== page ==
chapter 2, one second before

Once, we had lives that, amid considerable privation, also offered numerous subtle, hard-won pleasures. And now we have drugs that cause spasms of pleasure and dopamine release a thousandfold higher than anything stimulated in our old drug-free world.
An emptiness comes from this combination of over-the-top nonnatural sources of reward and the inevitability of habituation; this is because unnaturally strong explosions of synthetic experience and sensation and pleasure evoke unnaturally strong degrees of habituation. 
... the pleasure is in the anticipation of reward, and the reward itself is nearly an afterthought (unless, of course, the reward fails to arrive, in which case it's the most important thing in the world). ... so dopamine is more about anticipation of reward than about reward itself. ... the happiness of pursuit of reward that has a decent chance of occurring. 

chapter 4, hours to days before

Testosterone increases anxiety — you feel threatened and become more reactively aggressive. Testosterone decreases anxiety — you feel cocky and overconfident, become more preemptively aggressive. ... This context dependency means that rather causing X, testosterone amplifies the power of something else to cause X.
Testosterone makes us more willing to do what it takes to attain and maintain status. ... Engineer social circumstances right, and boosting testosterone levels during a challenge would make people compete like crazy to do the most acts of random kindness. In our world riddled with male violence, the problem isn't that testosterone can increase levels of aggression. The problem is the frequency with which we reward aggression.
Oxytocin, the luv hormone, makes us more prosocial to Us and worse to everyone else. That's not generic prosociality. That's ethnocentrism and xenophobia. In other words, the actions of these neuropeptides depend dramatically on context — who you are, your environment, and who that person is.
We get sick from activation the stress response too often, too long, and for purely psychological reasons.
The core of psychological stress is lost of control and predictability. But in benevolent settings we happily relinquish control and predictability to be challenged by the unexpected.
Hormones don't determine, command, cause, or invent behaviors. Instead they make us more sensitive to the social triggers of emotionally laden behaviors and exaggerate our preexisting tendencies in those domains. 

chapter 5, days to months before

The experience alters the number and strength of synapses, the extent of dendritic arbor, and the projection targets of axons. [remapping]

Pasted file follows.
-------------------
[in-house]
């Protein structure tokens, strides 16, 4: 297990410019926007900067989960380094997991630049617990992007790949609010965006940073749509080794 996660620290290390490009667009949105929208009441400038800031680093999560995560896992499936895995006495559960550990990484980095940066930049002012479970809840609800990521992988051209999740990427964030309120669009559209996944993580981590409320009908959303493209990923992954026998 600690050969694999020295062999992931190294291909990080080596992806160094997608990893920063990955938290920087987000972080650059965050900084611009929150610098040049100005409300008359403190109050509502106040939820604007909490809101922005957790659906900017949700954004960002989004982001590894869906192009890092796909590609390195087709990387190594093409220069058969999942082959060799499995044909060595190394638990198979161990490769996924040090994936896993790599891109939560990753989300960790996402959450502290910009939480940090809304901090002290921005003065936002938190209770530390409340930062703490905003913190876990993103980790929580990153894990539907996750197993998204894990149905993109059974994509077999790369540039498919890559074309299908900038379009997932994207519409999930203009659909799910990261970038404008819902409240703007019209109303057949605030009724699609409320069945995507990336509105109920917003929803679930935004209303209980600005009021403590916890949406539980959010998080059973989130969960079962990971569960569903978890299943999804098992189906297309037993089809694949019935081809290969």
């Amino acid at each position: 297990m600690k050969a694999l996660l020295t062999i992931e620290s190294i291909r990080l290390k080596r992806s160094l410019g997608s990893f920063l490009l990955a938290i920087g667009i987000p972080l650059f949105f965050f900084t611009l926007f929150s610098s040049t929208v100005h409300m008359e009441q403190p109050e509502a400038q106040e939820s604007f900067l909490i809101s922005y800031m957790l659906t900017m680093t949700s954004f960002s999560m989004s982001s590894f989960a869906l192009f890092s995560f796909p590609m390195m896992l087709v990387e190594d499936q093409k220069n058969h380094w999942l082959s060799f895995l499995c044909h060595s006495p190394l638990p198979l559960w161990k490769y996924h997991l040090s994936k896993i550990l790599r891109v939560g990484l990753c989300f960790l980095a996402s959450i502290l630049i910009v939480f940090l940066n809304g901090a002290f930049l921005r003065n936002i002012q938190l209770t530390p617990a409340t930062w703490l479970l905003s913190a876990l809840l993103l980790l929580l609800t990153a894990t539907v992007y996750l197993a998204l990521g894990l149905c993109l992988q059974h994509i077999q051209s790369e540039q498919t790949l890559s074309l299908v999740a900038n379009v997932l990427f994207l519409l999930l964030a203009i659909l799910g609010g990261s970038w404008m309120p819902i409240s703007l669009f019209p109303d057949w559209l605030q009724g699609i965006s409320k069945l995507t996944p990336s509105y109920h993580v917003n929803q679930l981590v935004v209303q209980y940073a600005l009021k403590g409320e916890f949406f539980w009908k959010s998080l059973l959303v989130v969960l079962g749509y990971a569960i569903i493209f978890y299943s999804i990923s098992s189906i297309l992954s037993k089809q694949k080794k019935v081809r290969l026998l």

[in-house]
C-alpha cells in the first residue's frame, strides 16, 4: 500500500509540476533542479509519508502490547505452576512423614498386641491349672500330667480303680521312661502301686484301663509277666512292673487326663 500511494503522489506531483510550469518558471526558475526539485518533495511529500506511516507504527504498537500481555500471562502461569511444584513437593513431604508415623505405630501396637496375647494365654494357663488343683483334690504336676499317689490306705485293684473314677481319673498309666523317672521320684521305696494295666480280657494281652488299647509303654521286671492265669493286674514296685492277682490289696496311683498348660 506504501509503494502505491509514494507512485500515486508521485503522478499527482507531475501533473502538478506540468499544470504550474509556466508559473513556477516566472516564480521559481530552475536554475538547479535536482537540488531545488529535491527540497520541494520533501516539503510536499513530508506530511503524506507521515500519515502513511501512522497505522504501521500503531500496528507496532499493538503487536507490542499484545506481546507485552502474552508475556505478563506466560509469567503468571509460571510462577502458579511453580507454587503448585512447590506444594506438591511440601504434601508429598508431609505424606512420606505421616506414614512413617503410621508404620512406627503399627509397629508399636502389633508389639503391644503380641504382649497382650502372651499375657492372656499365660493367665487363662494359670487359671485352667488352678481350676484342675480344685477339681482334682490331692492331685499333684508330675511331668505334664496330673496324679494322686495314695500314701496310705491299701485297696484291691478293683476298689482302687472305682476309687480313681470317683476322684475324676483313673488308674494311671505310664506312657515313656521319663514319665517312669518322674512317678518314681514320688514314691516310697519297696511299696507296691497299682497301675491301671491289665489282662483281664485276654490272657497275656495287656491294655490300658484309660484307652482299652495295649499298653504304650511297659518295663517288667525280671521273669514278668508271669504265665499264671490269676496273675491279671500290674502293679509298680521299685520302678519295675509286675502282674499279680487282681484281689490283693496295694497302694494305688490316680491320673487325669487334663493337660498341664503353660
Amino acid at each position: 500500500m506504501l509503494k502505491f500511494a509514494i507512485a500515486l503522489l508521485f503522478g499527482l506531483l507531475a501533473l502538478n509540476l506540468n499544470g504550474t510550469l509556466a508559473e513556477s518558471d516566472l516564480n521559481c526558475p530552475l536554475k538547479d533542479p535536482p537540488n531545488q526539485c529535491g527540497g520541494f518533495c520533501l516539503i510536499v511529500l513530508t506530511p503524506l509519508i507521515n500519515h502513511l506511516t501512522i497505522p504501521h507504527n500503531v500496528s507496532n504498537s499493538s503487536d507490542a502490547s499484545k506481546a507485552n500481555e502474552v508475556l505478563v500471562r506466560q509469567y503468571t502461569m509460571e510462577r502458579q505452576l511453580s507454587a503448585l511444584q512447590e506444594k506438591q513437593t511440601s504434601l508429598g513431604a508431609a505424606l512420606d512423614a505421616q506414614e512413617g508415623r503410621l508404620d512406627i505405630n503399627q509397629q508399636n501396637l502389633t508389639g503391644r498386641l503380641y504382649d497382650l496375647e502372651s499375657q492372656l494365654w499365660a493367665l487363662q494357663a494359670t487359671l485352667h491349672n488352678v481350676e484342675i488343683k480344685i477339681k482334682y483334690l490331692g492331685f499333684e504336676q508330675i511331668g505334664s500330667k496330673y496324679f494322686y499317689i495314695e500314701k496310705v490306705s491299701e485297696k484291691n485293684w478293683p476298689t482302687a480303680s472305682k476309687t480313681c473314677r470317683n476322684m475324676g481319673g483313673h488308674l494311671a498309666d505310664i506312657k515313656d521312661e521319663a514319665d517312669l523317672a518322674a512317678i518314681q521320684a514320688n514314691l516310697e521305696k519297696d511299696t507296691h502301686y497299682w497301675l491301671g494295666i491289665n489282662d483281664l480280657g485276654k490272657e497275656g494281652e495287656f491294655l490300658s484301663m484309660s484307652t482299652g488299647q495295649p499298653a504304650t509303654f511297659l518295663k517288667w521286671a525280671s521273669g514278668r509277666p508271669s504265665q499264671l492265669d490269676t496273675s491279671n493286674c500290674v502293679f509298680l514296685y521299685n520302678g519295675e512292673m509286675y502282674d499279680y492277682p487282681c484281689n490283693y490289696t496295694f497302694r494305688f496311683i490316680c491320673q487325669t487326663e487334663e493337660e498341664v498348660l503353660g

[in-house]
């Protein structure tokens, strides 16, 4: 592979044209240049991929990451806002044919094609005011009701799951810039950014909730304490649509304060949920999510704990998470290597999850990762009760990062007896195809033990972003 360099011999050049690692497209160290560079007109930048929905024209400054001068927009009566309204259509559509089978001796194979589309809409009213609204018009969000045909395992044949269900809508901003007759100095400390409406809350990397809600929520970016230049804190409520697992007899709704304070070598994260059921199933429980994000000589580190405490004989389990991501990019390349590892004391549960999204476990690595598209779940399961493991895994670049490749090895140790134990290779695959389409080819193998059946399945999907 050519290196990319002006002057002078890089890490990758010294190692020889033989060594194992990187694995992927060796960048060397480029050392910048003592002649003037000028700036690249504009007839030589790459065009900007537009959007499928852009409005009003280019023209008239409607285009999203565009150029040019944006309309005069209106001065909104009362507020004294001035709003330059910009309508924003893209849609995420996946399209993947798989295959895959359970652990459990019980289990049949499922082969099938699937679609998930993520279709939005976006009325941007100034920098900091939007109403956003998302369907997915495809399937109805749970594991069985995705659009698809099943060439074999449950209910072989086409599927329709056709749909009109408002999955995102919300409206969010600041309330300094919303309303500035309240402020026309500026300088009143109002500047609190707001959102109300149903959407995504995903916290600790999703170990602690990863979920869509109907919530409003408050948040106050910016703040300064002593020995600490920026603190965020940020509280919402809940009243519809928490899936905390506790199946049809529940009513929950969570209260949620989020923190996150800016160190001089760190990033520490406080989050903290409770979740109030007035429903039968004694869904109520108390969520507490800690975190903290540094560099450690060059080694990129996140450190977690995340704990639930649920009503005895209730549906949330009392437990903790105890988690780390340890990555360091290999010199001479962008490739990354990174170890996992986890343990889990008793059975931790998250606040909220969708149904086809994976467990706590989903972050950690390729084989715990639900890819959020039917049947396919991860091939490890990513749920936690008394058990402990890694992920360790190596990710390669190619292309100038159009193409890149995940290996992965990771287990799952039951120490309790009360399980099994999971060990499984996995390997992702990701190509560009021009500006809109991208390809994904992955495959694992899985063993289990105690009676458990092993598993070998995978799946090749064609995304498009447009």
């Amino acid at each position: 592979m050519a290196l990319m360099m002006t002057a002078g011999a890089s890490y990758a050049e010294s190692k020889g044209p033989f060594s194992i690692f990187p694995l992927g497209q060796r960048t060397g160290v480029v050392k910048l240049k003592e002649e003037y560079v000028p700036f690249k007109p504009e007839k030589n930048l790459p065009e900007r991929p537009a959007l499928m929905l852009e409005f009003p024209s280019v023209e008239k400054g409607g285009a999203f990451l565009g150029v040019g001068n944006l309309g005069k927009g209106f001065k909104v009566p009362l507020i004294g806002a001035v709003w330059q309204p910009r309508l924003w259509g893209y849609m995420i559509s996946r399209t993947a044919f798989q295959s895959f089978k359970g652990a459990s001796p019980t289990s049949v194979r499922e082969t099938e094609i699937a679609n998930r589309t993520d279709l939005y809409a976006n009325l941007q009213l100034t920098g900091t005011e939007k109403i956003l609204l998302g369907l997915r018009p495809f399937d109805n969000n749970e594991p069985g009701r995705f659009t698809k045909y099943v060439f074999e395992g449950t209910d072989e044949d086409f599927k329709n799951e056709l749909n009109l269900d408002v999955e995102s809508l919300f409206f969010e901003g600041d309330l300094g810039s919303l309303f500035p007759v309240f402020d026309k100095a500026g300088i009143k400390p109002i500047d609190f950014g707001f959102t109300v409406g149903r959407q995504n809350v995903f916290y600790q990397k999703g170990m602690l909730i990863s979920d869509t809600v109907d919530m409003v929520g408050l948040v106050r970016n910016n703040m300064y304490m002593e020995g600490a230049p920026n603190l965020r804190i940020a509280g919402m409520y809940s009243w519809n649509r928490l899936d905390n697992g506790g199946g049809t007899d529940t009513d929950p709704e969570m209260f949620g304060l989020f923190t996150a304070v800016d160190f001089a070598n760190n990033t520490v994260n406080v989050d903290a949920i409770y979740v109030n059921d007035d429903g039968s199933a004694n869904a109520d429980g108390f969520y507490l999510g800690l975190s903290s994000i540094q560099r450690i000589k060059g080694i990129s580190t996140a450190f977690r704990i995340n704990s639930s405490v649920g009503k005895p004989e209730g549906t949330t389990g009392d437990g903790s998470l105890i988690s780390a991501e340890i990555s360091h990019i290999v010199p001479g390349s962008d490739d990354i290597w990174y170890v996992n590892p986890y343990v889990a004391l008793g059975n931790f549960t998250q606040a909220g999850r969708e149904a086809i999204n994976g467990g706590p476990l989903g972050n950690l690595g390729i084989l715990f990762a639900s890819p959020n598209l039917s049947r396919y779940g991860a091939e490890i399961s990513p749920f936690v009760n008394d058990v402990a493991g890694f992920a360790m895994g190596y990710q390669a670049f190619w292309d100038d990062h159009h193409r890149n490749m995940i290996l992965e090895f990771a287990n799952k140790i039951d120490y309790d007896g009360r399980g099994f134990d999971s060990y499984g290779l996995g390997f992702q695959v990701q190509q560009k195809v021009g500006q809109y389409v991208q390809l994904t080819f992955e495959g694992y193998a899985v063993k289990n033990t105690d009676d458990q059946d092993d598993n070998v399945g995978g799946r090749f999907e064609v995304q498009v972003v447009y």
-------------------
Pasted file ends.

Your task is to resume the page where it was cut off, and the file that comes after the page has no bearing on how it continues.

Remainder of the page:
Experience, health, and hormone fluctuations can change the size of parts of the brain in a matter of months. [hippocampus, London cabbies]

chapter 6, adolescence: or, dude, where's my frontal cortex?

As emphatic pain increases, your own pain becomes your primary concern. In contrast, the more individuals can regulate their adverse emphatic emotions, the more likely they are to act prosocially. ... Thus, one predictor of who actually acts is the ability to gain some detachment, to ride, rather than be submerged, by the wave of empathy.
Because it is the last one to mature, by definition the frontal cortex is the brain region least constrained by genes and most sculpted by experience.

chapter 7, back to the crib, back to the womb

Does moral reasoning predict moral action? Rarely ... moral heroism rarely arises from super-duper frontal cortical willpower. Instead, it happens when the right thing isn't the harder thing.
... in young rats, even aversive things are reinforcing in Mom's presence, even if Mom is the source of the aversive stimuli. As Sullivan and colleagues wrote, "attachment [by such an infant] to the caretaker has evolved to ensure that the infant forms a bond to that caregiver regardless of the quality of care received." ... If this applies to humans, it helps explain why individuals abused as kids are as adults prone toward relationships in which they are abused by their partner.

Play is vital. In order to play, animals forgot foraging, expend calories, make themselves distracted and conspicuous to predators. Young organisms squander energy on play during famines. A child deprived of or disinterested in play rarely has a socially fulfilling adult life.
... the opposite of play is not work — it's depression.